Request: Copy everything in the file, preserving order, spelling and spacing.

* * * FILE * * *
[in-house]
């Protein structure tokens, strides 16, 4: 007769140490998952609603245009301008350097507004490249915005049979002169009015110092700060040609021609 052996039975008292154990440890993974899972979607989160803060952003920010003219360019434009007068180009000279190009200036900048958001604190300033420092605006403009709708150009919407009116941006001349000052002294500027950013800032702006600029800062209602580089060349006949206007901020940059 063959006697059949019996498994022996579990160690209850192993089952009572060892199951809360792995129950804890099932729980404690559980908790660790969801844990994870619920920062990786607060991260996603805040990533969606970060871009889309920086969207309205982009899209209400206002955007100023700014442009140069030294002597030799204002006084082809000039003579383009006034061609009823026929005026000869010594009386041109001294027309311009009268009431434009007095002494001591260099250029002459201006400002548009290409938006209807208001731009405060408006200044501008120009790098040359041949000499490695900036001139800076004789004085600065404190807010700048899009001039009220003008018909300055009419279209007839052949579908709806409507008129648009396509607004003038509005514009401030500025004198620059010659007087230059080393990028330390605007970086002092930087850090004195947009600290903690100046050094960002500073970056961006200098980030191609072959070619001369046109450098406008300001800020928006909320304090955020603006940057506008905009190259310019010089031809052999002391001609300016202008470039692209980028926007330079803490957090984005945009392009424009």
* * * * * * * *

[in-house]
């Protein structure tokens, strides 16, 4: 007769140490998952609603245009301008350097507004490249915005049979002169009015110092700060040609021609 052996039975008292154990440890993974899972979607989160803060952003920010003219360019434009007068180009000279190009200036900048958001604190300033420092605006403009709708150009919407009116941006001349000052002294500027950013800032702006600029800062209602580089060349006949206007901020940059 063959006697059949019996498994022996579990160690209850192993089952009572060892199951809360792995129950804890099932729980404690559980908790660790969801844990994870619920920062990786607060991260996603805040990533969606970060871009889309920086969207309205982009899209209400206002955007100023700014442009140069030294002597030799204002006084082809000039003579383009006034061609009823026929005026000869010594009386041109001294027309311009009268009431434009007095002494001591260099250029002459201006400002548009290409938006209807208001731009405060408006200044501008120009790098040359041949000499490695900036001139800076004789004085600065404190807010700048899009001039009220003008018909300055009419279209007839052949579908709806409507008129648009396509607004003038509005514009401030500025004198620059010659007087230059080393990028330390605007970086002092930087850090004195947009600290903690100046050094960002500073970056961006200098980030191609072959070619001369046109450098406008300001800020928006909320304090955020603006940057506008905009190259310019010089031809052999002391001609300016202008470039692209980028926007330079803490957090984005945009392009424009």